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Marcombe, David 1947–

Marcombe, David 1947–

PERSONAL:

Born September 28, 1947.

ADDRESSES:

Office—School of Education, University of Nottingham, Jubilee Campus, Rm. C88 Dearing, Wollaton Rd., Nottingham NG8 1BB, England. E-mail—[email protected]

CAREER:

University of Nottingham, Nottingham, England, director, Centre for Local History. Centre for Applied Research in Teacher Education, Curriculum and Pedagogy (CARTECP), staff member.

MEMBER:

Spital Chantry Trust of St. Edmund (founding member).

WRITINGS:

(Editor) The Last Principality: Politics, Religion, and Society in the Bishopric of Durham, 1494-1660, University of Nottingham (Nottingham, England), 1987.

(Editor, with C.S. Knighton) Close Encounters: English Cathedrals and Society since 1540, University of Nottingham (Nottingham, England), 1991.

English Small Town Life: Retford, 1520-1642, University of Nottingham (Nottingham, England), 1993.

Sounding Boards: Oral Testimony and the Local Historian, University of Nottingham (Nottingham, England), 1997.

(With Ann Borrill) Newark's Riverside Heritage: Millgate, a Guided Walk, University of Nottingham (Nottingham, England), 1997.

Leper Knights: The Order of St. Lazarus of Jerusalem in England, c. 1150-1544, Boydell Press (Rochester, NY), 2003.

Contributor to Mender of Disorders: Court and Community in the Archdeaconry of Nottingham, 1560-1756, University of Nottingham (Nottingham, England), 2004; John Foxe at Home and Abroad, Ashgate (London, England), 2004; International Mobility in the Military Orders (Twelfth to Fifteenth Centuries): Travelling on Christ's Business, University of Wales Press (Cardiff, Wales), 2006; Dictionnaire des Ordres Militaires en Europe au Moyen Age, 2007. Contributor to Yorkshire Archaeological Journal. Editor, East Midland Historian.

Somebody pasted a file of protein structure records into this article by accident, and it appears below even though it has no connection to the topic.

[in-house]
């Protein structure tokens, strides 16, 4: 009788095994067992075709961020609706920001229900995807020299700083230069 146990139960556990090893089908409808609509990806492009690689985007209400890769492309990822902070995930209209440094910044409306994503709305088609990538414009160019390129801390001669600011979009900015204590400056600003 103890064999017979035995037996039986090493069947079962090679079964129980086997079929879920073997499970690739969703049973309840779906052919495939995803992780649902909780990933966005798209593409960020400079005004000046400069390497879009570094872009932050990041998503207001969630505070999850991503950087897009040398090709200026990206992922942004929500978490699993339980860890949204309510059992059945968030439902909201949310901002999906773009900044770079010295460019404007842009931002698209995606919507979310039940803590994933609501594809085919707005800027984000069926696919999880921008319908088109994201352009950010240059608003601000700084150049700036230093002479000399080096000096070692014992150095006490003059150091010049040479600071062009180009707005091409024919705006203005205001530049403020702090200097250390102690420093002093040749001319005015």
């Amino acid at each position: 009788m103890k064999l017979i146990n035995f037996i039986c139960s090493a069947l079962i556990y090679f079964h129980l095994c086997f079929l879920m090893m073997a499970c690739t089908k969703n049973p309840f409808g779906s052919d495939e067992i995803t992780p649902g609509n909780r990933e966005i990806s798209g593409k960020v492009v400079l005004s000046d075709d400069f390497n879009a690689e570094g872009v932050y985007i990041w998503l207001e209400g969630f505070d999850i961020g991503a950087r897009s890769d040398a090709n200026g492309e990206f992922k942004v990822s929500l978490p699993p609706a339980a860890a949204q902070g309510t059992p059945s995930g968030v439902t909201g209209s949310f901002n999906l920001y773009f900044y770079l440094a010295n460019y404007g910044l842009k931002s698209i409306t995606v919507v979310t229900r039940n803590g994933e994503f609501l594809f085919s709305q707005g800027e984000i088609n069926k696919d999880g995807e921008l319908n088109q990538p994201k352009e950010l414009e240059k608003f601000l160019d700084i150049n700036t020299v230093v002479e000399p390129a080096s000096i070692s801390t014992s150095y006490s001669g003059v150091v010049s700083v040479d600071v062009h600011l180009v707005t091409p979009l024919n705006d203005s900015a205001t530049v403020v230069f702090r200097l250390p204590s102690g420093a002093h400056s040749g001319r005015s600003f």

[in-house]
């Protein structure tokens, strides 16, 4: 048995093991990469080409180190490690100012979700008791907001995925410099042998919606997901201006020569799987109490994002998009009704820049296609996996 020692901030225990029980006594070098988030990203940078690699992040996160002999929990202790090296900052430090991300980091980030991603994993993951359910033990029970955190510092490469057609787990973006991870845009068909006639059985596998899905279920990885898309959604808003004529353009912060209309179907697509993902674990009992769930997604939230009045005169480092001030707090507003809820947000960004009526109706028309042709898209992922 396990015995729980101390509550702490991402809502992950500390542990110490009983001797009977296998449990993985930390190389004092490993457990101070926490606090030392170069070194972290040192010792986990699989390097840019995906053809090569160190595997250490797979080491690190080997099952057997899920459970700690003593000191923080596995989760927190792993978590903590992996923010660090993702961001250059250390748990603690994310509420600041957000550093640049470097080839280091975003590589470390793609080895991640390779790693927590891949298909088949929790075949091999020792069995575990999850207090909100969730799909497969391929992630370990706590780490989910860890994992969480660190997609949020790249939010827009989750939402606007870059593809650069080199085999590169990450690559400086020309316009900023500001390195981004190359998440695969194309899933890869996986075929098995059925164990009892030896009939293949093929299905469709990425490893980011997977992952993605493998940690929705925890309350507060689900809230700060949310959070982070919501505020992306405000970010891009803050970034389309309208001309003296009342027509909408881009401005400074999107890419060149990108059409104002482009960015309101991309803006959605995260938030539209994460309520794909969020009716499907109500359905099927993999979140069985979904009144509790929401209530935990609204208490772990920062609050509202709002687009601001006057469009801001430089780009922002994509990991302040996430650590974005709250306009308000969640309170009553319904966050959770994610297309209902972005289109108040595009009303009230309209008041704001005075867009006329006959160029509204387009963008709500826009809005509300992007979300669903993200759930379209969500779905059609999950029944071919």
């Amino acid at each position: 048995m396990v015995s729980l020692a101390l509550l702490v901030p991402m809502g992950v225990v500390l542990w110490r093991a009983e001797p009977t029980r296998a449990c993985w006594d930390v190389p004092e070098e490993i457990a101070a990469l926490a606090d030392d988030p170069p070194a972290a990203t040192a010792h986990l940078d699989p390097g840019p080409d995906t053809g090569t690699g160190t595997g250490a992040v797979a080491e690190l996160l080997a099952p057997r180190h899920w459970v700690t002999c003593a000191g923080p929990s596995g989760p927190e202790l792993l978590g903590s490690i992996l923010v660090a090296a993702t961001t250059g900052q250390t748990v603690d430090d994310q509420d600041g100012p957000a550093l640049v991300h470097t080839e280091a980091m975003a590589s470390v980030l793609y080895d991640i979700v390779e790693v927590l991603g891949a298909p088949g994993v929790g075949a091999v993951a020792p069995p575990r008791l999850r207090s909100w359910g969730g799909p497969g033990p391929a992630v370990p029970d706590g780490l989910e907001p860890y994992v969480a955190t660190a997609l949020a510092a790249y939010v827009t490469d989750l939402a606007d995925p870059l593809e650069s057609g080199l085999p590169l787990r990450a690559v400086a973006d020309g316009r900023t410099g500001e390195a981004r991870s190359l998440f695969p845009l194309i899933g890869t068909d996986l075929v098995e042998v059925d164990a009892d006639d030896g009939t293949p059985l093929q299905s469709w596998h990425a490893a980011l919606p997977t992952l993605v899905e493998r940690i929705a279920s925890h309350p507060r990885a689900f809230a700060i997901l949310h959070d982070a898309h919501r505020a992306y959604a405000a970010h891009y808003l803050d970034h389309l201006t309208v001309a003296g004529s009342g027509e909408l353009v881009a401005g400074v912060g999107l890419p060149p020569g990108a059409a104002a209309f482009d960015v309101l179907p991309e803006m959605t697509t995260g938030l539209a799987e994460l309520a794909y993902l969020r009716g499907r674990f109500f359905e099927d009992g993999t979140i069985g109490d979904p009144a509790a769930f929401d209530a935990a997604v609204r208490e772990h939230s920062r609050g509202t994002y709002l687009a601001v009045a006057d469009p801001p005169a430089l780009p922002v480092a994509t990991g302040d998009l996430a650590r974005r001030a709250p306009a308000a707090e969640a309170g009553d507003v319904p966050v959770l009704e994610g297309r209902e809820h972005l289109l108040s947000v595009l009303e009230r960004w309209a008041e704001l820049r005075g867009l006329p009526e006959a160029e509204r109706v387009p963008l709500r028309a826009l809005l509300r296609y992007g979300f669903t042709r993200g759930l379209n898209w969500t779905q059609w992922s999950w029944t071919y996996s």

SIDELIGHTS:

David Marcombe's book Leper Knights: The Order of St. Lazarus of Jerusalem in England, c. 1150-1544 examines the origins of the military Order of St. Lazarus, founded in the Holy Land by crusading knights who suffered from leprosy. They founded a hospital in the Kingdom of Jerusalem to help disease victims, and when the city of Acre fell in 1291, the order migrated to England. Roger of Mowbray opened a hospital in Burton Lazars, a village in England's East Midlands that still exists today, which became the headquarters of the Order. It gradually underwent a shift in its intent and became more of a ceremonial guard—far removed from its origins as a charitable organization for lepers. The order lasted until 1544, making it one of the last holdouts to Henry VIII's Reformation that outlawed all monasteries. Nevertheless, in a skeletal form, the order survived until the late eighteenth century. The order was formally revived in the early twentieth century and continues its charitable missions throughout Eastern Europe and Russia.

Reviewers welcomed Marcombe's account for shedding light on this lesser-known order; the book is "very thorough" wrote Malcolm Barber in the Journal of Ecclesiastical History, and makes "extensive use of both archival and printed sources." Marcombe conducted research in conjunction with the Burton Lazars Research Group, and together their "reconstruction of the Order's history in England is no mean achievement, the result of extensive quarrying for sources," wrote R.N. Swanson in Albion.

BIOGRAPHICAL AND CRITICAL SOURCES:

PERIODICALS

Albion, summer, 2004, R.N. Swanson, review of Leper Knights: The Order of St. Lazarus of Jerusalem in England, c. 1150-1544, p. 282.

American Historical Review, December, 2004, Michael Gervers, review of Leper Knights, p. 1625.

Choice, October, 1994, review of English Small Town Life: Retford, 1520-1642, p. 354.

Journal of Ecclesiastical History, July, 1995, David Hey, review of English Small Town Life, p. 565; January, 2005, Malcolm Barber, review of Leper Knights, p. 137.

Social History, October, 1994, Peter Edwards, review of English Small Town Life, p. 426.

Times Literary Supplement, March 11, 1994, review of English Small Town Life, p. 32.

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